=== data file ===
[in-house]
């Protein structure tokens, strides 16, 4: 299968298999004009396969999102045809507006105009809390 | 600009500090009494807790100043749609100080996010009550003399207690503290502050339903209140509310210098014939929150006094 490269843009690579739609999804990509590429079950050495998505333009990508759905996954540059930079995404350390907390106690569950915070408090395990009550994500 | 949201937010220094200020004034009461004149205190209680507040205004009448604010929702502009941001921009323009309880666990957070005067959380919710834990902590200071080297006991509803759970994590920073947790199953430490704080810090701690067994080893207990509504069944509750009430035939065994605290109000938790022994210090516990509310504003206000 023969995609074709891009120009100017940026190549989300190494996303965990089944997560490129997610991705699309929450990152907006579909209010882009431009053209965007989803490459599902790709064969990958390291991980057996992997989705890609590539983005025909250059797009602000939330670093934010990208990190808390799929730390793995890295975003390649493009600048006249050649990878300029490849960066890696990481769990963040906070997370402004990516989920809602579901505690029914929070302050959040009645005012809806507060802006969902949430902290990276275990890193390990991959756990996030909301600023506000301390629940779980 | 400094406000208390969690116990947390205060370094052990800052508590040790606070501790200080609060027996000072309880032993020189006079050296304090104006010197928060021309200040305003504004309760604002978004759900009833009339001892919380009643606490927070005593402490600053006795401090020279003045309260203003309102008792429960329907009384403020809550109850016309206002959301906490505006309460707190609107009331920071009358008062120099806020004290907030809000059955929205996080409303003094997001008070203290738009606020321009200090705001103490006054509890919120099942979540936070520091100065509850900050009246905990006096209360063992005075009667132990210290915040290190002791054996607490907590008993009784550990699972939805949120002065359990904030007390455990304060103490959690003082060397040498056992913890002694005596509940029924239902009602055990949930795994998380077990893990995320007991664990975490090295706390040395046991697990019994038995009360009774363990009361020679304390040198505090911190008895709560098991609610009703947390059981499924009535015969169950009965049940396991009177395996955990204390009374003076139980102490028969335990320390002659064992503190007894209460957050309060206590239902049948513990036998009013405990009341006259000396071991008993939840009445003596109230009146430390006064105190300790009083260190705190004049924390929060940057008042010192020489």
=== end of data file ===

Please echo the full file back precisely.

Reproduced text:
[in-house]
């Protein structure tokens, strides 16, 4: 299968298999004009396969999102045809507006105009809390 | 600009500090009494807790100043749609100080996010009550003399207690503290502050339903209140509310210098014939929150006094 490269843009690579739609999804990509590429079950050495998505333009990508759905996954540059930079995404350390907390106690569950915070408090395990009550994500 | 949201937010220094200020004034009461004149205190209680507040205004009448604010929702502009941001921009323009309880666990957070005067959380919710834990902590200071080297006991509803759970994590920073947790199953430490704080810090701690067994080893207990509504069944509750009430035939065994605290109000938790022994210090516990509310504003206000 023969995609074709891009120009100017940026190549989300190494996303965990089944997560490129997610991705699309929450990152907006579909209010882009431009053209965007989803490459599902790709064969990958390291991980057996992997989705890609590539983005025909250059797009602000939330670093934010990208990190808390799929730390793995890295975003390649493009600048006249050649990878300029490849960066890696990481769990963040906070997370402004990516989920809602579901505690029914929070302050959040009645005012809806507060802006969902949430902290990276275990890193390990991959756990996030909301600023506000301390629940779980 | 400094406000208390969690116990947390205060370094052990800052508590040790606070501790200080609060027996000072309880032993020189006079050296304090104006010197928060021309200040305003504004309760604002978004759900009833009339001892919380009643606490927070005593402490600053006795401090020279003045309260203003309102008792429960329907009384403020809550109850016309206002959301906490505006309460707190609107009331920071009358008062120099806020004290907030809000059955929205996080409303003094997001008070203290738009606020321009200090705001103490006054509890919120099942979540936070520091100065509850900050009246905990006096209360063992005075009667132990210290915040290190002791054996607490907590008993009784550990699972939805949120002065359990904030007390455990304060103490959690003082060397040498056992913890002694005596509940029924239902009602055990949930795994998380077990893990995320007991664990975490090295706390040395046991697990019994038995009360009774363990009361020679304390040198505090911190008895709560098991609610009703947390059981499924009535015969169950009965049940396991009177395996955990204390009374003076139980102490028969335990320390002659064992503190007894209460957050309060206590239902049948513990036998009013405990009341006259000396071991008993939840009445003596109230009146430390006064105190300790009083260190705190004049924390929060940057008042010192020489």